Like the lead in a Hollywood action flick, President Bush descended upon the USS Abraham Lincoln on May 2, 2003, in a Navy S-3B fighter jet, complete with a full fighter pilot uniform.
It was one of the most dissected moments of his first term, but without a doubt the most breathtaking. The symbolism was as heavy as maple syrup-the emancipation of Iraq proclaimed on the ship dedicated to Abraham Lincoln; and the tough, Top Gun appeal of our cowboy Commander-in-Chief juxtaposed against the comparatively effete contenders on the blue side of the aisle.
It was cheesy, but it was brilliant.
But it was also misleading. The sign behind him read "Mission Accomplished." The mission hadn't even begun.
Tomorrow the Iraqis vote on a constitutional referendum derived from much deal-making and heartache among the Kurds, Sunnis and Shiites. In an effort to highlight this historic moment and salute the troops helping to make it safe for the Iraqis, the President held a teleconference with 10 members of the Army's 42nd Infantry and one Iraqi soldier.
It had the makings of being this term's Top Gun moment. Unfortunately, this rocket was a dud. And just as that famous May day in 2003 captured the bravado and brawn of the President's first four years, this flaccid moment foreshadows the trouble to come as the White House struggles to keep neo-conservatives on message.
The event was highly choreographed to say the least. Prior to the President's appearance, a Pentagon official named Allison Barber walked through each question with the soldiers. While it was clear that the responses were not scripted, nearly every other moment was. This made for awkward pauses when the President deviated from the script to pal around with the soldiers.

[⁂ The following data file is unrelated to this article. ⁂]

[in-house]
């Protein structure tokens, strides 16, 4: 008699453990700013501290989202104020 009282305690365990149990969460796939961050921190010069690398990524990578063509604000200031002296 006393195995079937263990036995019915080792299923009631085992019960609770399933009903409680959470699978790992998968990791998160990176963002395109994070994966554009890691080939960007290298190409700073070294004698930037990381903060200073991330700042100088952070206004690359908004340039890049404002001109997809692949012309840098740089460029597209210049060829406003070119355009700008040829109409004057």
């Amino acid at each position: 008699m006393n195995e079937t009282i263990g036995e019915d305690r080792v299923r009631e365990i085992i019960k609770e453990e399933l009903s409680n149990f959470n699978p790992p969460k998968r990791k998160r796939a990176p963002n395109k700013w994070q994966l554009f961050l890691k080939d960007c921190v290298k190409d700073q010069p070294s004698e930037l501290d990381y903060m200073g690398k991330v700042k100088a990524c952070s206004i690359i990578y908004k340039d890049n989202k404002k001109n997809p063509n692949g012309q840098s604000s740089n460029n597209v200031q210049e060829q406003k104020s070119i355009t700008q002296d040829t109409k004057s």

Bloggers bit, of course, and are choosing sides on this PR debacle. Both sides of the blogosphere have valid points. We are naive if we think that these photo ops aren't scripted-in general. Plastic moments are the one truly bipartisan effort in Washington. It is more the fact that this well-oiled machine, the Bush spinmeisters, would let the puppet strings show. It indicates a change, a lack of focus.
Today we'll take a look at that moment, but we'll also look at the big picture in Iraq. A panel of reporters will join us on this, the eve of the referendum.
Later, an update on Plamegate as Karl Rove is set to testify again. Michael Isikoff is with us.
I hope you will be, as well.
Email me: Maciulis@msnbc.com
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